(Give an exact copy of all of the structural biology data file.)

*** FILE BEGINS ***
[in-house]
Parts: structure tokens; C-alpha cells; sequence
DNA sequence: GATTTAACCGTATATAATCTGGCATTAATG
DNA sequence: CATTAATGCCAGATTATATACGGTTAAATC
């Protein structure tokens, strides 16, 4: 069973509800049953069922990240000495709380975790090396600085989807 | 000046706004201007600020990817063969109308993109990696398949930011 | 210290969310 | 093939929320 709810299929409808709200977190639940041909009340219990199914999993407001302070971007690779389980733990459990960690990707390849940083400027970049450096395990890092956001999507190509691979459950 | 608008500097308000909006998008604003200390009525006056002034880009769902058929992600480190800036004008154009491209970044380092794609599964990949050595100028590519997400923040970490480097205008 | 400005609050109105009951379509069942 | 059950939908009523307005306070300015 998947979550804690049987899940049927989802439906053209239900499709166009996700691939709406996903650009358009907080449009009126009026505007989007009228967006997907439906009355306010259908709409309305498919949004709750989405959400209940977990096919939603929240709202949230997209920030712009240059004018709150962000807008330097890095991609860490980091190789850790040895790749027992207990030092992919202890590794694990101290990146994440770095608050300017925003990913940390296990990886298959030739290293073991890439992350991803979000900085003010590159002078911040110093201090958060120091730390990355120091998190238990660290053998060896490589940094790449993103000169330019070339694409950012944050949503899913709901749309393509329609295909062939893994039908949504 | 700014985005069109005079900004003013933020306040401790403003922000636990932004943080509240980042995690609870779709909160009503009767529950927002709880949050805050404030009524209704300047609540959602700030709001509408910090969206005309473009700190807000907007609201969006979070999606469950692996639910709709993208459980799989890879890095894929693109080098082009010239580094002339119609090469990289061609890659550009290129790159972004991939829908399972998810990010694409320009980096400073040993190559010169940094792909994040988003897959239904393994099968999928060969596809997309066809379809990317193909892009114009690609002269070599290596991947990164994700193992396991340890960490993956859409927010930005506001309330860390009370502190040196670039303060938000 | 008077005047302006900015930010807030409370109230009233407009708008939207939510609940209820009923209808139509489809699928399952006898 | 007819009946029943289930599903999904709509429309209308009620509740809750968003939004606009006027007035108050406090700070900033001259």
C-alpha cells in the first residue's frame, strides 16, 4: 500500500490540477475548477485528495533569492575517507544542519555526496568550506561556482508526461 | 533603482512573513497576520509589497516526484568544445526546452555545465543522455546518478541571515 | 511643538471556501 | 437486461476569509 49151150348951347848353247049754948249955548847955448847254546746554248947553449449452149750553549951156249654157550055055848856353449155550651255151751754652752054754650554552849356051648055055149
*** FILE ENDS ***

[in-house]
Parts: structure tokens; C-alpha cells; sequence
DNA sequence: GATTTAACCGTATATAATCTGGCATTAATG
DNA sequence: CATTAATGCCAGATTATATACGGTTAAATC
């Protein structure tokens, strides 16, 4: 069973509800049953069922990240000495709380975790090396600085989807 | 000046706004201007600020990817063969109308993109990696398949930011 | 210290969310 | 093939929320 709810299929409808709200977190639940041909009340219990199914999993407001302070971007690779389980733990459990960690990707390849940083400027970049450096395990890092956001999507190509691979459950 | 608008500097308000909006998008604003200390009525006056002034880009769902058929992600480190800036004008154009491209970044380092794609599964990949050595100028590519997400923040970490480097205008 | 400005609050109105009951379509069942 | 059950939908009523307005306070300015 998947979550804690049987899940049927989802439906053209239900499709166009996700691939709406996903650009358009907080449009009126009026505007989007009228967006997907439906009355306010259908709409309305498919949004709750989405959400209940977990096919939603929240709202949230997209920030712009240059004018709150962000807008330097890095991609860490980091190789850790040895790749027992207990030092992919202890590794694990101290990146994440770095608050300017925003990913940390296990990886298959030739290293073991890439992350991803979000900085003010590159002078911040110093201090958060120091730390990355120091998190238990660290053998060896490589940094790449993103000169330019070339694409950012944050949503899913709901749309393509329609295909062939893994039908949504 | 700014985005069109005079900004003013933020306040401790403003922000636990932004943080509240980042995690609870779709909160009503009767529950927002709880949050805050404030009524209704300047609540959602700030709001509408910090969206005309473009700190807000907007609201969006979070999606469950692996639910709709993208459980799989890879890095894929693109080098082009010239580094002339119609090469990289061609890659550009290129790159972004991939829908399972998810990010694409320009980096400073040993190559010169940094792909994040988003897959239904393994099968999928060969596809997309066809379809990317193909892009114009690609002269070599290596991947990164994700193992396991340890960490993956859409927010930005506001309330860390009370502190040196670039303060938000 | 008077005047302006900015930010807030409370109230009233407009708008939207939510609940209820009923209808139509489809699928399952006898 | 007819009946029943289930599903999904709509429309209308009620509740809750968003939004606009006027007035108050406090700070900033001259």
C-alpha cells in the first residue's frame, strides 16, 4: 500500500490540477475548477485528495533569492575517507544542519555526496568550506561556482508526461 | 533603482512573513497576520509589497516526484568544445526546452555545465543522455546518478541571515 | 511643538471556501 | 437486461476569509 49151150348951347848353247049754948249955548847955448847254546746554248947553449449452149750553549951156249654157550055055848856353449155550651255151751754652752054754650554552849356051648055055149